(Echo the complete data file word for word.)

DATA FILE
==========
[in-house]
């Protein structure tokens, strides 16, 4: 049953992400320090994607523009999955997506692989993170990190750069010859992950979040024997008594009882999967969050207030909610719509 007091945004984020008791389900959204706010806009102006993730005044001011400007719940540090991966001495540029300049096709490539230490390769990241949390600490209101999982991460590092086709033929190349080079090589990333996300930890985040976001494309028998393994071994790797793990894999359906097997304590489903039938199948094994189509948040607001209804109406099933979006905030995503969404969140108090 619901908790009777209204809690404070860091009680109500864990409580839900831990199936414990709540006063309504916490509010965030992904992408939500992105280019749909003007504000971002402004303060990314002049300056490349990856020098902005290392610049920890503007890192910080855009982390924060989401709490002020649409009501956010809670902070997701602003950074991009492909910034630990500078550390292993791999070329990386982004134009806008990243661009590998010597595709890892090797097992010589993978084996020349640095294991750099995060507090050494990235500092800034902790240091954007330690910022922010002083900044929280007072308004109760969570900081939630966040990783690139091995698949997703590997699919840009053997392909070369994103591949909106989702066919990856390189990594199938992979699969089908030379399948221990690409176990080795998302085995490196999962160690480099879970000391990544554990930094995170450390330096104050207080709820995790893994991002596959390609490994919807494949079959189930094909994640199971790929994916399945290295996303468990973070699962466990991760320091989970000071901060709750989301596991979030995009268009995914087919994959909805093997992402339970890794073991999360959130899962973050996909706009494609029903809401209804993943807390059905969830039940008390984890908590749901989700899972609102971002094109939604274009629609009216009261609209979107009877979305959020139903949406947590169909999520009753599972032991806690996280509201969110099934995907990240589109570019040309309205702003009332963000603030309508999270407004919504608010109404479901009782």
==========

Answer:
[in-house]
């Protein structure tokens, strides 16, 4: 049953992400320090994607523009999955997506692989993170990190750069010859992950979040024997008594009882999967969050207030909610719509 007091945004984020008791389900959204706010806009102006993730005044001011400007719940540090991966001495540029300049096709490539230490390769990241949390600490209101999982991460590092086709033929190349080079090589990333996300930890985040976001494309028998393994071994790797793990894999359906097997304590489903039938199948094994189509948040607001209804109406099933979006905030995503969404969140108090 619901908790009777209204809690404070860091009680109500864990409580839900831990199936414990709540006063309504916490509010965030992904992408939500992105280019749909003007504000971002402004303060990314002049300056490349990856020098902005290392610049920890503007890192910080855009982390924060989401709490002020649409009501956010809670902070997701602003950074991009492909910034630990500078550390292993791999070329990386982004134009806008990243661009590998010597595709890892090797097992010589993978084996020349640095294991750099995060507090050494990235500092800034902790240091954007330690910022922010002083900044929280007072308004109760969570900081939630966040990783690139091995698949997703590997699919840009053997392909070369994103591949909106989702066919990856390189990594199938992979699969089908030379399948221990690409176990080795998302085995490196999962160690480099879970000391990544554990930094995170450390330096104050207080709820995790893994991002596959390609490994919807494949079959189930094909994640199971790929994916399945290295996303468990973070699962466990991760320091989970000071901060709750989301596991979030995009268009995914087919994959909805093997992402339970890794073991999360959130899962973050996909706009494609029903809401209804993943807390059905969830039940008390984890908590749901989700899972609102971002094109939604274009629609009216009261609209979107009877979305959020139903949406947590169909999520009753599972032991806690996280509201969110099934995907990240589109570019040309309205702003009332963000603030309508999270407004919504608010109404479901009782």